The Quietly Changing Seasons
September 17, 2012
‘Then there was the good weather. It would come in one day when the summer was over.’
Apologies to Ernest Hemingway and the opening lines of A Moveable Feast, but I couldn’t help thinking of that quiet commencement as I had a walk up to Puerto Nambe, high above Santa Fe, after last week’s subtle ending of summer, in a day and night of cold, steady rain. The best weather for hiking in the Southern Rockies is here, and the mountains are glowing with warm light and changing leaves. The first flush of the yellow aspen is spreading over the peaks:
Frost has reached the forest floor with colorful results:
The Winsor Trail leaves the Ski Santa Fe parking lot at a high elevation, well within the spruce-aspen forest, and while you will gain even more altitude if you follow the trail all the way to Puerto Nambe, you will never leave the forest. You’ll be accompanied by chickadees flitting from branch to branch, so close you can almost touch them, juncos rustling along the forest floor, and pine squirrels scolding you from their fragrant perches as they stuff their faces with seeds from their spruce larder:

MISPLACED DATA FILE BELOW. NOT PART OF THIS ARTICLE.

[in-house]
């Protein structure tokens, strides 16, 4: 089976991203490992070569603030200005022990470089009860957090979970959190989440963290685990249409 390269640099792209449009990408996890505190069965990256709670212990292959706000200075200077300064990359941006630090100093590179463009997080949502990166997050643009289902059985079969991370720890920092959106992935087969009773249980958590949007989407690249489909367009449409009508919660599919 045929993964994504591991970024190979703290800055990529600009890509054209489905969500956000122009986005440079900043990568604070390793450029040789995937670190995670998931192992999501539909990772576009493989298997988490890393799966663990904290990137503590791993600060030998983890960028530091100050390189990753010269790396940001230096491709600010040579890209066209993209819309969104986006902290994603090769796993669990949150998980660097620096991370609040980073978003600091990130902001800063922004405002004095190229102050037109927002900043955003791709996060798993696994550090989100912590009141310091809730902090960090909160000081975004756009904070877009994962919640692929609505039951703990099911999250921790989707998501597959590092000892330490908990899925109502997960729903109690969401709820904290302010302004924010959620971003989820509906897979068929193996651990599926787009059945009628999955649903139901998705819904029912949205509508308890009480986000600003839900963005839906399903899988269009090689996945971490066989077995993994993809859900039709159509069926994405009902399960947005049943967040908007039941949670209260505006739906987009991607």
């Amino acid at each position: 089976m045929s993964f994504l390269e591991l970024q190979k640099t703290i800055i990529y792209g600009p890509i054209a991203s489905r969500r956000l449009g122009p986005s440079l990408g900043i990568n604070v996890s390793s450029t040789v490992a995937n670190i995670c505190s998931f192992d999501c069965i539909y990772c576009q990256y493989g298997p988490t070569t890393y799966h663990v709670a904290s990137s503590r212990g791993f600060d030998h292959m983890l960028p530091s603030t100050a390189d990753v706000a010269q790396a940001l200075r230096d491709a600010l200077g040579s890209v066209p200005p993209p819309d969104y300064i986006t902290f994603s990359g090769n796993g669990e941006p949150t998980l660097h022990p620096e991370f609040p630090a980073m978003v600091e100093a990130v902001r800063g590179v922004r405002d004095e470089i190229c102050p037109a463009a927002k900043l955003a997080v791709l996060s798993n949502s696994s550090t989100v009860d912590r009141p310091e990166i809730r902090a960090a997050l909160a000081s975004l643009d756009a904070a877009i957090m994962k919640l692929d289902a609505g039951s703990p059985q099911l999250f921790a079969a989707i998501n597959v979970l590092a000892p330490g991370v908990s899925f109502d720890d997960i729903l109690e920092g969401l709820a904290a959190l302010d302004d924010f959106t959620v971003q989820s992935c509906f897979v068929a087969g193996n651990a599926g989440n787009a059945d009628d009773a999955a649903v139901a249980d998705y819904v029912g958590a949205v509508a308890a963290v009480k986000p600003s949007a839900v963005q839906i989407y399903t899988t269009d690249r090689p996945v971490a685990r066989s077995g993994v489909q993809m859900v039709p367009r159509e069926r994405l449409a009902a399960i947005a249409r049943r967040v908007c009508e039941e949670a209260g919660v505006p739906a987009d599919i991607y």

The trails are littered with the brown scales of these cones, discarded by winter-wary chickarees.
As you climb higher into the Nambe Creek watershed, views open up in all directions:
Soon you’ll feel like you’re truly in the Rockies, with forested peaks surrounding you
and a sky that almost hurts your eyes:
Even the stones seem to throw back an inner light.
For the next month or so these high country trails will be at their best, so if you’re coming out for a visit, please make time for a walk in the mountains. The color change will peak in about two weeks, among the aspen, but the hiking will be wonderful well into October. Come indulge in a truly moveable feast.